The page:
Midreshet Amit


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Teshuva from WIthin

By: Aliya Shriki and Shayna Feldman

What is Teshuva? Teshuva seems like a dreadful and arduous task that we are obligated to take upon ourselves in order to be forgiven for our sins from the year. Hashem gave us a promise: If we listen to His commandments and follow what He tells us, we will be given the land of milk and honey, the beloved Israel. Similarly, in the case of Teshuva, we are promised that if we do Teshuva, we will be rewarded with a blessed year and our name being placed in the book of life. Rosh Hashanah is intended to be a joyous time. We eat sweet foods to remind us of the promise that Hashem made, of the land of milk and honey and happiness. Honey cake, one of the numerous edible symbols we enjoy on Rosh Hashanah, is supposed to remind us of the sweetness that Teshuva will bring. But how is this obligatory repentance of Teshuva supposed to be considered “sweet”?

At Har Sinai, we made a brit, a promise, with Hashem. Hashem promised us the land of Israel and in return, we promised to follow his commandments and do his mitzvot. In Parshat Netzavim we are reminded that despite our lack of physical presence that day, the covenant made with our ancestors included their descendants as well. But, although we made this promise to be rule followers and pursuers of holiness, we often fail to follow through.

Throughout the year, we break this promise repeatedly and get further and further away from worthiness of being the chosen people. We get sucked in to this material world and as such, we fail to remember that we are different, that we were chosen and we made a promise. And just like when we break a promise that we made to our family, friends, or classmates, we need to apologize when we break a promise to Hashem. But we are not doing it for His benefit, we are doing it for our own.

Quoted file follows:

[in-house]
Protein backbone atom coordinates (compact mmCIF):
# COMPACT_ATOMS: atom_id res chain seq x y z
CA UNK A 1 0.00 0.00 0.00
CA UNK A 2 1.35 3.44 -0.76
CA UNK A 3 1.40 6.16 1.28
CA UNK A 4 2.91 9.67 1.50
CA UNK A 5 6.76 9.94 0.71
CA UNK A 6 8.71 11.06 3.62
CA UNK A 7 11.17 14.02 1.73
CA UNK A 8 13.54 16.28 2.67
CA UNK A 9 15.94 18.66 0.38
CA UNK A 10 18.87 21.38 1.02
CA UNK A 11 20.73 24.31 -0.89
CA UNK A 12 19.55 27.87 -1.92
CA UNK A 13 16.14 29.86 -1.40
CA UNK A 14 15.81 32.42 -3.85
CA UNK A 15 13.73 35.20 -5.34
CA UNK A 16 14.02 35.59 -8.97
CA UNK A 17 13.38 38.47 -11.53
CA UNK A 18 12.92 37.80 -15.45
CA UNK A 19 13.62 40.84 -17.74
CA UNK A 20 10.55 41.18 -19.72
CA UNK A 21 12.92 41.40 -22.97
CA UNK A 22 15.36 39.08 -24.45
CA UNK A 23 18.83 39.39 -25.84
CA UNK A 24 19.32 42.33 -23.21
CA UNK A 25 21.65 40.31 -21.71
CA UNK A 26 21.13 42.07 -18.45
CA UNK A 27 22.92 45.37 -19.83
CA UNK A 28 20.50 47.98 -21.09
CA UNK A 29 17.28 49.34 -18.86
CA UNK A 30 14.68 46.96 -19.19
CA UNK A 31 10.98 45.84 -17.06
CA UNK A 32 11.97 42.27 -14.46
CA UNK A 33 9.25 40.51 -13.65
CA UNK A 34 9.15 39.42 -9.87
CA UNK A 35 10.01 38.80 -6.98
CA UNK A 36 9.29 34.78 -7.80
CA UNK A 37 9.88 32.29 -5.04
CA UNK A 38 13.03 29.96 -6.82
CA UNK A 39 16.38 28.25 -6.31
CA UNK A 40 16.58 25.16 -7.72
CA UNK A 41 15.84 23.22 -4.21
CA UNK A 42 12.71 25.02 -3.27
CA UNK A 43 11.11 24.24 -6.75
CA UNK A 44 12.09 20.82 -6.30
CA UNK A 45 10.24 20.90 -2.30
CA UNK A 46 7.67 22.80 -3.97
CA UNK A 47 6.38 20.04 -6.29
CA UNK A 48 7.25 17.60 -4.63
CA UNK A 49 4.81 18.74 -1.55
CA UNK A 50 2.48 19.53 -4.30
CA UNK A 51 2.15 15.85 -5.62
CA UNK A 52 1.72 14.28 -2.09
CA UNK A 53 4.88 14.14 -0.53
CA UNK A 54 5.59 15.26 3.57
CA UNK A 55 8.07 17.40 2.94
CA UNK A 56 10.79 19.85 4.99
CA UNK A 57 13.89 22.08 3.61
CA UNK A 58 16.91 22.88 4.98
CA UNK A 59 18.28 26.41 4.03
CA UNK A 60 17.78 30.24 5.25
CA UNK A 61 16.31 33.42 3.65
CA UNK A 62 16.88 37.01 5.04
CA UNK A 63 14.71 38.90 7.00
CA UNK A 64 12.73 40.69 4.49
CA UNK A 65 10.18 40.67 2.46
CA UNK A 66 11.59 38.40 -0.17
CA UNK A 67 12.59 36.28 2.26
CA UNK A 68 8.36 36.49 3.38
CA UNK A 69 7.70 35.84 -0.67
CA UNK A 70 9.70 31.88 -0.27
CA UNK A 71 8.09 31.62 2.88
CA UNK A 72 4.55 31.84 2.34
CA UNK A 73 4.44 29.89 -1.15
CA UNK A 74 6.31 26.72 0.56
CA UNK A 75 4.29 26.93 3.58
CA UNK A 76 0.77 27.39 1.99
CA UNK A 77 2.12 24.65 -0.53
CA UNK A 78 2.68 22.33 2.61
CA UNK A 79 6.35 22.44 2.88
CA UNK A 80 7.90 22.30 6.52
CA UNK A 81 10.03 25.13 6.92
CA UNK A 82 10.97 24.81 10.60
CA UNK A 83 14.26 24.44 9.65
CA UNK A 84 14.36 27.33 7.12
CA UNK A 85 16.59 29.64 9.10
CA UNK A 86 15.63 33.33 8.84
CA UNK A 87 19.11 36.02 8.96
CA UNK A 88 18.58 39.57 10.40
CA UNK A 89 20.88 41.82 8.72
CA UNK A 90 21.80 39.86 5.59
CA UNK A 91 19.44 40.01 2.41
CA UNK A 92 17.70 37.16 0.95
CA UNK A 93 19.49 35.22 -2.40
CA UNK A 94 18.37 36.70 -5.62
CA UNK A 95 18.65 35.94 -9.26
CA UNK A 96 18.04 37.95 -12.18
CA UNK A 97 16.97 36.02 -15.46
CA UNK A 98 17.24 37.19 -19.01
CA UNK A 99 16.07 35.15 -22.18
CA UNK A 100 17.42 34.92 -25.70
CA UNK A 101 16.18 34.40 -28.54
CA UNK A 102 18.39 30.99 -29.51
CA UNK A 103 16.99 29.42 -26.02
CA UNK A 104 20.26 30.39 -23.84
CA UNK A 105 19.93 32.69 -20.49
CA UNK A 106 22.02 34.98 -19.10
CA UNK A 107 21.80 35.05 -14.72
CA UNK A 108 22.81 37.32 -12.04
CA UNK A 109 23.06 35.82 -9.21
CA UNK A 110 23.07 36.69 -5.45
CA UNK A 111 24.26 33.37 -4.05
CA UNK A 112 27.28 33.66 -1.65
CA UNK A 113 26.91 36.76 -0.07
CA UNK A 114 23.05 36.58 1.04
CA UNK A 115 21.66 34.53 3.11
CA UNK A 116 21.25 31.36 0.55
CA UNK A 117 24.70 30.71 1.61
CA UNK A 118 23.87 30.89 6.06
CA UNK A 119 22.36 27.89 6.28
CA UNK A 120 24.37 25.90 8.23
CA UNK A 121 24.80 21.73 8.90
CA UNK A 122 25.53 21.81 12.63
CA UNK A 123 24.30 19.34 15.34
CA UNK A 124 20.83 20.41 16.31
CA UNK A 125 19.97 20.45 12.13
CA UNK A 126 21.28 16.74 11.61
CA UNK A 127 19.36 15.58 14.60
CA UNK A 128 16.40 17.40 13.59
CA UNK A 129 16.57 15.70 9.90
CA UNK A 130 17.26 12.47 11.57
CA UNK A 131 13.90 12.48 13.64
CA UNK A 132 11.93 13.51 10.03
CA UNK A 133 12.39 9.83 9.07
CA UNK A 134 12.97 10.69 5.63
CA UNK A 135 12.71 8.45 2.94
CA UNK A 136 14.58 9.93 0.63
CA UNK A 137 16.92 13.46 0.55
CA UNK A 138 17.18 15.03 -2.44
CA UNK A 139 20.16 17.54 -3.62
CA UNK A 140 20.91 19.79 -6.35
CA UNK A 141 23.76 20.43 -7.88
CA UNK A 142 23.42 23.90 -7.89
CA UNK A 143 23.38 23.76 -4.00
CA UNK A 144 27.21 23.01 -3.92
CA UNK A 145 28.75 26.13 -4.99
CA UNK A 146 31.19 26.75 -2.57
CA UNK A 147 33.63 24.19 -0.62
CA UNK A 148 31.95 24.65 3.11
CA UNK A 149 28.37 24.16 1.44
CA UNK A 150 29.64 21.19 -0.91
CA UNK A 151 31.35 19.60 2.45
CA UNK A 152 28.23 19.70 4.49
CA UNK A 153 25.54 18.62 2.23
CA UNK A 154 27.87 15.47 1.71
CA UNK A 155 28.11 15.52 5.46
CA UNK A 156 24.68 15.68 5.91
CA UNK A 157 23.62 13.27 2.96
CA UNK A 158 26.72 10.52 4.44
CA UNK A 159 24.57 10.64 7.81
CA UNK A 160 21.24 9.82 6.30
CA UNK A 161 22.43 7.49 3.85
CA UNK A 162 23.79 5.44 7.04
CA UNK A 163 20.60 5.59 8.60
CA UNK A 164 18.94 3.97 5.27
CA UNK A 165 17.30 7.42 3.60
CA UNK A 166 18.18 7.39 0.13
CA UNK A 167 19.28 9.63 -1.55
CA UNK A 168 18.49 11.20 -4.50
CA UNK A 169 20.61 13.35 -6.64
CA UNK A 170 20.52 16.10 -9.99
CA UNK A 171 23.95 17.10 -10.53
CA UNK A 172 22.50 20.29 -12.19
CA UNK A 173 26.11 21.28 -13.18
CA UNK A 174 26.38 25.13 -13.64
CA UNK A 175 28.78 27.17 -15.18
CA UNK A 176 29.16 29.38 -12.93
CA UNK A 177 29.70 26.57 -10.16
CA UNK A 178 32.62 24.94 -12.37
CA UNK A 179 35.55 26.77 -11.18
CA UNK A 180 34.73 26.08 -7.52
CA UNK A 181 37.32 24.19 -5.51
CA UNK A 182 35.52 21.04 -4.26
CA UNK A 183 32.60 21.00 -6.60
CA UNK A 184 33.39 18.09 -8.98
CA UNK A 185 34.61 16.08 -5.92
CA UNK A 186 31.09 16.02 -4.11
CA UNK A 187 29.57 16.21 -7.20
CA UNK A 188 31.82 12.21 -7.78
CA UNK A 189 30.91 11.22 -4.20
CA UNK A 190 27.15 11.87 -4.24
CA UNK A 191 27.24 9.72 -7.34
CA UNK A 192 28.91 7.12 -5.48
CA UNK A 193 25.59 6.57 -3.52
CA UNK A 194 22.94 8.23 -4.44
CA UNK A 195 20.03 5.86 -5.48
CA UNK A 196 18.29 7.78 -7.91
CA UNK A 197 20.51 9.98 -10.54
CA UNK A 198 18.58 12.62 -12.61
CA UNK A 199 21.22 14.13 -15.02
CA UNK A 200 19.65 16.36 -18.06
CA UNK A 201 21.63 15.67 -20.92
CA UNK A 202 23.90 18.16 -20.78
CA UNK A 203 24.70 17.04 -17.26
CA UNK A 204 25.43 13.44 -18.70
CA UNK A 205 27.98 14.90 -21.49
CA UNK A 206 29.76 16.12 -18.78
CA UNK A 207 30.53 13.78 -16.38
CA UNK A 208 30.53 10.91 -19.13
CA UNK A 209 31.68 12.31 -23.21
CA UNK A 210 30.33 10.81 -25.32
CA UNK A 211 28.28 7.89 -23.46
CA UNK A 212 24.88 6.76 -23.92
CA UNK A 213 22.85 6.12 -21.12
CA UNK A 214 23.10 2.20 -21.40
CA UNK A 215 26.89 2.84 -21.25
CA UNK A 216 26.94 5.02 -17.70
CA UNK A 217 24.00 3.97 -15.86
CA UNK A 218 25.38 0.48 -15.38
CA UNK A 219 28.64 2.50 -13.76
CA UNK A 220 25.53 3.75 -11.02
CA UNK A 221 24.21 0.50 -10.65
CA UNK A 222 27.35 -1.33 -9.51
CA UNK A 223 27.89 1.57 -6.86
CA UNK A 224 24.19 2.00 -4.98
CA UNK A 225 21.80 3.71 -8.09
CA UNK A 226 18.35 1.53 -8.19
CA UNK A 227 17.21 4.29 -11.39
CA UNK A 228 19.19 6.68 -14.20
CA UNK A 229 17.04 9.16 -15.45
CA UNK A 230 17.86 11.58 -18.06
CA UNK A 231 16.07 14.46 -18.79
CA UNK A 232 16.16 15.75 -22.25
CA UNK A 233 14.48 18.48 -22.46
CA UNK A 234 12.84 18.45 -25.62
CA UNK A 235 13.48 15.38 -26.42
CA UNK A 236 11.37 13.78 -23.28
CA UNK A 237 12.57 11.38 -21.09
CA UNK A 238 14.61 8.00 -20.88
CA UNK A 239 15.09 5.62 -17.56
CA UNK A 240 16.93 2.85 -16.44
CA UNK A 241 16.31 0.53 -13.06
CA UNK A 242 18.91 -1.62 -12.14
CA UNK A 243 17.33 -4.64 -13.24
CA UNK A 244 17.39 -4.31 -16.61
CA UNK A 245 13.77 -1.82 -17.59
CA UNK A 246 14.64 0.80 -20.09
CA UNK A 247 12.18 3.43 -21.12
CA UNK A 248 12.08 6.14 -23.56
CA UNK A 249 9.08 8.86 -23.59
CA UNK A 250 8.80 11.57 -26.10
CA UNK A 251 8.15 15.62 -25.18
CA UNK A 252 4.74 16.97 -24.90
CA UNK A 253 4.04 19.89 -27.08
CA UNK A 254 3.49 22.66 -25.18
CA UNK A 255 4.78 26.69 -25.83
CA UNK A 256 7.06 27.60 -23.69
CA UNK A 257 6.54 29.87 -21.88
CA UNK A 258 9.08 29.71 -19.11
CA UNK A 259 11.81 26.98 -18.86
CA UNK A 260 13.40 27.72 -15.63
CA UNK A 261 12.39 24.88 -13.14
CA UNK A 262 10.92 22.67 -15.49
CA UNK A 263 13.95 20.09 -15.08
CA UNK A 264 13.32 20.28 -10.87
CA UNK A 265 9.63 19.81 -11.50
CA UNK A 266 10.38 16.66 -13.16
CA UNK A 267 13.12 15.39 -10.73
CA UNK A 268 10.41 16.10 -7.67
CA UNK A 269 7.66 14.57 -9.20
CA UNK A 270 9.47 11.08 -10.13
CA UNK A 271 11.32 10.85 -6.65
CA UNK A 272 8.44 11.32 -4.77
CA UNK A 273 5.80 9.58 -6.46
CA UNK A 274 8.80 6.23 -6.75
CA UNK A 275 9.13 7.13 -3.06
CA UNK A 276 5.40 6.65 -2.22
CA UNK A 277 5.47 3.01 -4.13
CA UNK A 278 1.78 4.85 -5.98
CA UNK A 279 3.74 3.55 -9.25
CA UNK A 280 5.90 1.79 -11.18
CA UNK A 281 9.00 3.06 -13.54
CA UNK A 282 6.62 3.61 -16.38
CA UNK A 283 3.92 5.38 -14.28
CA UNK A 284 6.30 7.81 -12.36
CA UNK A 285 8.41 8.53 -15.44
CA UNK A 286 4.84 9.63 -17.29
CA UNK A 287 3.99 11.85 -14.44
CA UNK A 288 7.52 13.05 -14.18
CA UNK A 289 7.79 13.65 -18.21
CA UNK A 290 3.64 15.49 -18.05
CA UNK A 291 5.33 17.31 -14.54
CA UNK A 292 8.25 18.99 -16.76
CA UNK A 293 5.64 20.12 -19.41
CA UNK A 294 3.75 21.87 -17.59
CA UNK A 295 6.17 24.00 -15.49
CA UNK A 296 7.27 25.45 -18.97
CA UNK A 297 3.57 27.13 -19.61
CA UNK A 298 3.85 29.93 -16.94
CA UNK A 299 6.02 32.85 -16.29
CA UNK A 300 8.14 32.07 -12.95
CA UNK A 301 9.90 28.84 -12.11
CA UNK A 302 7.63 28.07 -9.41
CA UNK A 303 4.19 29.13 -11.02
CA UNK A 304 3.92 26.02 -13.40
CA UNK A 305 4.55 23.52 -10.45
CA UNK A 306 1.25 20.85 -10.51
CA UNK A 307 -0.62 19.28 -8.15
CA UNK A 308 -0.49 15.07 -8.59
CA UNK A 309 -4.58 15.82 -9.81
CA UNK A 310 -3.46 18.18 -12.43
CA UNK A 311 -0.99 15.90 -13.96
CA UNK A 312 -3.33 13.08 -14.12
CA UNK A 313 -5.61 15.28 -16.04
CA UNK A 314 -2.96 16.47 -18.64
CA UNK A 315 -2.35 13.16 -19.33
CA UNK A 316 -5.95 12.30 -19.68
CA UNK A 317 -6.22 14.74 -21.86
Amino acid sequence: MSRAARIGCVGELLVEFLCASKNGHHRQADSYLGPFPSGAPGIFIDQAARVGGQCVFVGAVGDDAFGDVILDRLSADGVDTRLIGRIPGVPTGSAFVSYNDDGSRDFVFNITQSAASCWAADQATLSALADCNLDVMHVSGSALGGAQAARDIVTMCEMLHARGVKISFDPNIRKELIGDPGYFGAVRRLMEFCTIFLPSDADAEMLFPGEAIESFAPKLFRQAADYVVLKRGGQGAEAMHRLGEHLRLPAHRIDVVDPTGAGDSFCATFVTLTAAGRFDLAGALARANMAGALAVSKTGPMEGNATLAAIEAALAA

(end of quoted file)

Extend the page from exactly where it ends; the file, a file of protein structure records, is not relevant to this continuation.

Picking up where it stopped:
The word Teshuva comes from the word “return.” When we do Teshuva, we are not trying to become someone new. We are trying to return to the person we were when we made that promise to be worthy of being Hashem’s people. We are trying to rid ourselves of the damage we have caused ourselves over the years. We are forgiving ourselves for the mistakes we made over the year and in doing so, we are offered the sweet pleasure of our sins being erased and the satisfying relief of getting to return to the holy person we can be.

In this week's Parsha, Moshe tells all of Bnei Yisroel to stand before Hashem and to listen to his commandments. Although this seems harsh, Moshe makes it clear to us that it is not such a hard task to do what Hashem says. Doing the mitzvot and doing the commandments, Moshe says, are not for Hashem’s benefit; they’re for our own. We shouldn’t follow Hashem’s words out of obligation but rather, we should do it out of desire to be close to Him. Similarly, Teshuva should not be done out of obligation. It should be done out of desire to heal and become closer to Hashem. Because when we do Teshuva and we genuinely repent in order to become a better and holier version of ourselves, that relief of letting go of our sins and our misdeeds is sweeter than any honey could be.